IT’S A CHARDY PARTY

TURNS OUT A GOOD CHARDON­NAY RUNS IN THE FAM­ILY GENES

Life & Style Weekend - - WINE - WORDS: TRAVIS SCHULTZ

It could be a case of un­con­scious bias, but I’ve never been keen on writ­ing about the Dan Murphy’s or BWS sta­ble of highly pro­moted, and of­ten over­hyped, reds and whites.

Leav­ing aside the big brands like Tyrells, Pen­folds, Mcguigan, Tay­lors and De Bor­toli, many of the wines found in a Dan’s or BWS out­let are mass pro­duced to a price point, rather than a level of quality.

And if you sus­pect that many of their cheap and cheery brands are owned by Wool­worths or Coles and fo­cused on mar­gins, I reckon you’re prob­a­bly right. But one of the samples that re­cently ar­rived from a corporate PR com­pany took me a lit­tle by sur­prise.

Not only did its quality sur­pass my (ad­mit­tedly low) ex­pec­ta­tions, but I dis­cov­ered a back­story which prob­a­bly ex­plains the pleas­ant sur­prise, and goes to show that when it’s in the blood, wine­mak­ing comes eas­ily.

The 2017 Once & Well chardon­nay is a sin­gle va­ri­etal wine from the Mar­garet River

re­gion in Western Aus­tralia. It’s made by Freya Hounen, the daugh­ter of ac­claimed Aus­tralian wine­maker David Hounen whose claims to fame in­clude be­ing a founder of Cape Men­telle in the Mar­garet River re­gion and the now-fa­mous Cloudy Bay in the Marl­bor­ough re­gion at the top of New Zealand’s South Is­land.

Those brands are among the most recog­nised of their re­spec­tive dis­tricts and are re­spected glob­ally. So with that kind of pedi­gree, it’s not sur­pris­ing that Freya knows how to make a de­cent chardy.

These days, Freya makes wines along­side her part­ner, Ryan Walsh, un­der the Walsh & Sons la­bel, but it seems that the Once & Well chardon­nay is an ex­cep­tion.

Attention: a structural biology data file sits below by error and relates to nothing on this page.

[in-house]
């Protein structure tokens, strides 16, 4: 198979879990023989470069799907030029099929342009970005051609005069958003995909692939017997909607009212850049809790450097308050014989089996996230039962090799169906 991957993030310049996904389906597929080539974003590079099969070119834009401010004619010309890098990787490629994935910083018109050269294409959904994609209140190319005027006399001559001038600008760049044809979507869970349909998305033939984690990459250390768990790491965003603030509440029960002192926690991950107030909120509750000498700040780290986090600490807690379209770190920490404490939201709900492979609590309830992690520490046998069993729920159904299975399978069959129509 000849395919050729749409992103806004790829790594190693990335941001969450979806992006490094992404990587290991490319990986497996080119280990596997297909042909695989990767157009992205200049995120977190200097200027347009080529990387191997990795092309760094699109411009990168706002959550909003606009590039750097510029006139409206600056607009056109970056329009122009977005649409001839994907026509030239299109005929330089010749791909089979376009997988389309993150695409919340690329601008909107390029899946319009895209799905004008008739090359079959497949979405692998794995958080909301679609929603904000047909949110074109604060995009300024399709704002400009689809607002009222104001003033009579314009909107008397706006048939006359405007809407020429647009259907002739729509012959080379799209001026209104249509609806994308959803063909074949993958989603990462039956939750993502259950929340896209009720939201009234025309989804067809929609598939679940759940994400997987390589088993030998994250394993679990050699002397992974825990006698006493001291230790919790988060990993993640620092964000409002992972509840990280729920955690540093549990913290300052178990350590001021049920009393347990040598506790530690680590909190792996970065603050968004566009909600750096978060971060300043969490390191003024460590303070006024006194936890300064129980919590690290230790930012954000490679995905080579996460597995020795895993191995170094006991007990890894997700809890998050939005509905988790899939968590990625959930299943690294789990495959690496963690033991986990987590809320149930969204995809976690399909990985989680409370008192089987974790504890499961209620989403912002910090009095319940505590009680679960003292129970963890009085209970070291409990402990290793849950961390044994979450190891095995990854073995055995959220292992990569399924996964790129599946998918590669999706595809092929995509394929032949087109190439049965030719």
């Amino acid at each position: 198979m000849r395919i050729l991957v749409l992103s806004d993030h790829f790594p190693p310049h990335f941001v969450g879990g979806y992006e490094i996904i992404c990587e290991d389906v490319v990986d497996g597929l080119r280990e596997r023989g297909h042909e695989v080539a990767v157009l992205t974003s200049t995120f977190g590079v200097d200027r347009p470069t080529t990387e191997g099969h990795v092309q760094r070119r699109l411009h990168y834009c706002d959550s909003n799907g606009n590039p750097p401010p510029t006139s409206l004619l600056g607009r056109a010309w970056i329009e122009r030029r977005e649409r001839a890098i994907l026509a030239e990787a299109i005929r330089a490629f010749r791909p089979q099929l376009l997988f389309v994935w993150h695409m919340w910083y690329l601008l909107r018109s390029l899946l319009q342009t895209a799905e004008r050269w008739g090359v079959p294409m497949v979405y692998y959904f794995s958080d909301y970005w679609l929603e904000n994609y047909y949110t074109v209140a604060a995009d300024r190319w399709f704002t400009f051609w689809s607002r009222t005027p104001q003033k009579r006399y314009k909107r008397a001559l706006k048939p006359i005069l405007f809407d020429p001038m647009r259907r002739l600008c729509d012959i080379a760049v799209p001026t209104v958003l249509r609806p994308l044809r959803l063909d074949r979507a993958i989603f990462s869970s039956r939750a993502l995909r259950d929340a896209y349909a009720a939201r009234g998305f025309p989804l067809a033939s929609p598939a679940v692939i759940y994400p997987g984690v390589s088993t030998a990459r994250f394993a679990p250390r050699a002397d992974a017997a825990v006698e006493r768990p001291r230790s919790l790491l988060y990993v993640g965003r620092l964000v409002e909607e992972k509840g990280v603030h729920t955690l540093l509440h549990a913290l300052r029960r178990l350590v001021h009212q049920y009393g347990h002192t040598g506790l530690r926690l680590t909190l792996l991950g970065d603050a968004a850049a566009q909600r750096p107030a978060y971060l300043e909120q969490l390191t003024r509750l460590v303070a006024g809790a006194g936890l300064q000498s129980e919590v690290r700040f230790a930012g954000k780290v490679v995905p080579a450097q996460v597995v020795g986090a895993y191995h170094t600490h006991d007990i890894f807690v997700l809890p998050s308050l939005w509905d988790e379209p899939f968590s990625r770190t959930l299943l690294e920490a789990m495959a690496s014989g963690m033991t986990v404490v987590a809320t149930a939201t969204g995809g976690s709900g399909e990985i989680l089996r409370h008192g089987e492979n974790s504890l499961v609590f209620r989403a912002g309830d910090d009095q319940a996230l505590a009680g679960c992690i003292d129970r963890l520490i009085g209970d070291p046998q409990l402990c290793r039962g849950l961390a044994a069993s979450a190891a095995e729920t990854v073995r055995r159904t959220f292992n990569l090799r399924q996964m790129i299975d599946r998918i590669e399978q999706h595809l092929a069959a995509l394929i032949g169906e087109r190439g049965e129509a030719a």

So named af­ter a favourite ex­pres­sion of Freya’s fa­mous fa­ther, the Once & Well has cer­tainly done that – it’s been done, and very well at that. Master­fully crafted in the style of a light-to-medium-bod­ied Mar­garet River chardon­nay, the wine has com­plex­ity, live­li­ness of fruit and nice acid­ity for bal­ance.

I won’t pre­tend that it’s the equal of a pow­er­ful Leeuwin Es­tate or mouth-fill­ing Moss Wood, but at the $20 price point you’d hardly ex­pect it to be.

On the nose there are hints of le­mon, lime and grapefruit, but once on the lips a hazel­nut char­ac­ter emerges and dances with ly­chees and nec­tarines on the mid-palate be­fore some sea­soned oak melds through the con­clu­sion.

The bal­ance is pretty good too with enough gen­tle acids to har­ness the fruit and re­strain some­what the pineap­ple pieces that seem­ingly im­pose them­selves on the fin­ish.

While it goes down well on its own, it’s an ob­vi­ous part­ner for apri­cot chicken or Chi­nese le­mon chicken dishes. Given its fresh­ness, the style isn’t re­ally one which cries out for time in the cel­lar, but for value it’s cer­tainly well above av­er­age.

Well done Freya Hounen – I reckon you’ve made your dad proud!

To read more Travis Schultz wine reviews, go to traviss­chultz.com.au

Newspapers in English

Newspapers from Australia

© PressReader. All rights reserved.